Credit card – definition and meaning
A credit card is a plastic card that people use to purchase goods and services on credit. The card issuer pays for the purchase, and the cardholder pays the issuer at a later date. In other words, the issuer lends the cardholder the money to buy things.
Credit cards are convenient ways of buying things, especially if you don’t have cash handy. They are also useful if you want easy tracking and security, or simply don’t want to use cash.
After a ‘grace period,’ interest will start to accrue on the outstanding amount.
The card issuer creates a revolving account and provides the cardholder with a line of credit. The customer can borrow money from this line of credit to buy things.
Credit card vs. debit card
Credit cards are different from charge cards and debit cards. With a debit card, the money comes directly from the customer’s bank account. With a charge card, on the other hand, the customer must pay the balance in full each month.
How credit cards work
When people apply for a credit card, they are effectively applying to borrow money. The issuer will check the applicant’s credit history before approving any application. Details on whether the applicant is a good risk will come from a credit bureau.
The issuer will usually turn down applicants with a bad credit history. In other words, if you have a bad credit score, the issuer is less likely to approve your application.
For those with a decent credit score, the issuer will set a credit limit. This is the maximum amount the holder can spend using the card.
The cardholder receives a statement every month. The statement has details of all the transactions on the card. It also states how much the holder owes. Additionally, the statement includes the minimum payment and the payment due date.
Interest and penalty charges
The majority of cards charge no interest for a specific period. In fact, if you manage your account properly, you need never pay any interest.
As long as you clear the balance in full when you get your statement, there is no interest to pay.
Experts advise cardholders to pay back more than the minimum that appears on the statement. Otherwise, the outstanding balance will grow and start accruing interest.
“If you make only the minimum monthly payment, it could take many years to clear the debt.”
If you miss a payment or pay back after the deadline, there will be a penalty charge.There will also be a penalty if you go over your limit.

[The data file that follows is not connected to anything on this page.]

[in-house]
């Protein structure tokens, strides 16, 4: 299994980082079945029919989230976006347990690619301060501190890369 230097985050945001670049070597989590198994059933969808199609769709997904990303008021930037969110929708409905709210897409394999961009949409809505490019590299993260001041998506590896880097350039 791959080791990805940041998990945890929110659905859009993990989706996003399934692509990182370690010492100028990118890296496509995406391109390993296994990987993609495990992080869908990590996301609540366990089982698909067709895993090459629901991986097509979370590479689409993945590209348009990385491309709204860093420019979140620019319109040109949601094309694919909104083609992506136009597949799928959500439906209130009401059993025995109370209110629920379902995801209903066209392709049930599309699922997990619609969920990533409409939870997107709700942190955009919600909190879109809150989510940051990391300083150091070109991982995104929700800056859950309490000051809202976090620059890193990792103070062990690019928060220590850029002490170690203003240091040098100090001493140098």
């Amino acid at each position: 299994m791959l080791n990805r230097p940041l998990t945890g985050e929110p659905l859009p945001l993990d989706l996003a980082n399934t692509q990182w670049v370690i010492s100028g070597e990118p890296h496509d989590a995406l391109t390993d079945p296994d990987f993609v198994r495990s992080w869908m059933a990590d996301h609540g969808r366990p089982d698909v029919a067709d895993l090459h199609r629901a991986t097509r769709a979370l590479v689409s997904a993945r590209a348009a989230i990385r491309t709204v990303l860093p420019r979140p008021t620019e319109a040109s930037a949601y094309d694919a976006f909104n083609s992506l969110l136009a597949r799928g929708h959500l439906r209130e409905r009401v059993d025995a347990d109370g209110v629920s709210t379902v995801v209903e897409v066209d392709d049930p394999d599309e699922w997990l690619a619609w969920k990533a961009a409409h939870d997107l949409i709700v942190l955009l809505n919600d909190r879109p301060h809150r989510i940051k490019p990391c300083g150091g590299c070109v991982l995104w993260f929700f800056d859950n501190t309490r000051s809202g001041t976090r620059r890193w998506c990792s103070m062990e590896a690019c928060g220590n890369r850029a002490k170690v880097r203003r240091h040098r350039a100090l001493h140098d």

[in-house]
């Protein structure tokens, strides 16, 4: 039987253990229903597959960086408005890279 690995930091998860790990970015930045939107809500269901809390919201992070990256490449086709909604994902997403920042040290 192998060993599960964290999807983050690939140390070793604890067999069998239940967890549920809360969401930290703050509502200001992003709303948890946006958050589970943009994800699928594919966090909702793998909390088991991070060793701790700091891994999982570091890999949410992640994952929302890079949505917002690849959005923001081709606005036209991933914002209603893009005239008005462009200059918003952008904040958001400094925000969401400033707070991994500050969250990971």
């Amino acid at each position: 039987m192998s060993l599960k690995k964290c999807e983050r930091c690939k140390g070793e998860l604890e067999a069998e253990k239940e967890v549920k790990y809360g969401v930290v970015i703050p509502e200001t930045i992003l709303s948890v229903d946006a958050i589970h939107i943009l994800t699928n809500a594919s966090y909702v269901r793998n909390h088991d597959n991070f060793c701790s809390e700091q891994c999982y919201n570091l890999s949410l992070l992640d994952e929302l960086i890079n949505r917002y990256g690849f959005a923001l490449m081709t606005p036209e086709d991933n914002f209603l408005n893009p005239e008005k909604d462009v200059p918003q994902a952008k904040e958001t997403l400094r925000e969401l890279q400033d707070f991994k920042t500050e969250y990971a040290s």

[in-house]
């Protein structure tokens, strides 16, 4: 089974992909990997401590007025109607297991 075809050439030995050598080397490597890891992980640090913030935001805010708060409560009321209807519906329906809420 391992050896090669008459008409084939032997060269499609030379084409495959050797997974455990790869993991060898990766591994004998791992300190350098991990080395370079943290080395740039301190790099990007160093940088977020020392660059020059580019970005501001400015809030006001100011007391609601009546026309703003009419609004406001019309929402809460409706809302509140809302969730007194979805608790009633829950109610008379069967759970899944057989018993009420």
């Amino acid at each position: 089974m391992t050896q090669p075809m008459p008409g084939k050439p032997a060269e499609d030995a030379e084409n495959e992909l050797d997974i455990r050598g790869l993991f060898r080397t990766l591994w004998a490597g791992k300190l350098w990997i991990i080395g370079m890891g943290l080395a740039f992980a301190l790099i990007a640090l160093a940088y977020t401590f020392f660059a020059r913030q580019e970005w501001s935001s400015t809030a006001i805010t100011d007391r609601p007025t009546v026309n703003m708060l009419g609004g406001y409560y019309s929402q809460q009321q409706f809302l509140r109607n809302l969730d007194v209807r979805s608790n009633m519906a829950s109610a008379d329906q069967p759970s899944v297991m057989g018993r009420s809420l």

You should contact the card issuer straight away if you run into difficulties.
The first credit cards
Credit cards appeared in the first quarter of the 20th century. They were made of cardboard or paper and then embossed metal plates in the 1920s.
At the time, you could just use the card with one vendor, for instance, Bloomingdales or Macy’s. It wasn’t until 1949 that the first universal card – Diners Club – came onto the market.
The Diners Club card evolved from a simple idea Wouldn’t it be nice to have a card we could use in more than one place. Also, a card which could serve as a substitute for cash or a checkbook.
At first, Diners Club cards were charge cards. In other words, you had to pay off the balance at the end of the month.
By 1958, other competitors, including American Express and the Hilton Hotel’s Carte Blanche came onto the market.
Also in 1958, Bank of America issued its BankAmericard. In 1966, Bank of America set up a national franchise program. Subsequently, banks across the nation could issue BankAmericard credit cards.
Eventually, in 1976 the franchise was done away with, and BankAmericard became Visa.
Several banks in the Northeast of the US had wanted to get together to honor each others’ cards. Then people could use them over a wide geographical area. MasterCard was the result of that desire.
According to bankrate.com, initially, merchants had to pay a fee of seven percent of each transaction amount.
Credit card company and network
Many people think a credit card network is the same as a credit card company. In fact, they are quite different.
Credit card companies are the financial institutions that issue credit cards to holders and service their accounts.
Credit card networks, however, dictate where we can use the cards. They also facilitate the payment process between the credit card issuer, merchant, and holder.
In fact, some card companies are also card networks. For example, Discover and American Express are both. Discover and American Express issue most of the cards on the Discover and American Express networks.
However, a card on the MasterCard or Visa networks could be issued by Wells Fargo, HSBC, or any other bank. Neither Visa nor MasterCard issues them.
The world’s four major credit card networks are Visa, MasterCard, American Express, and Discover.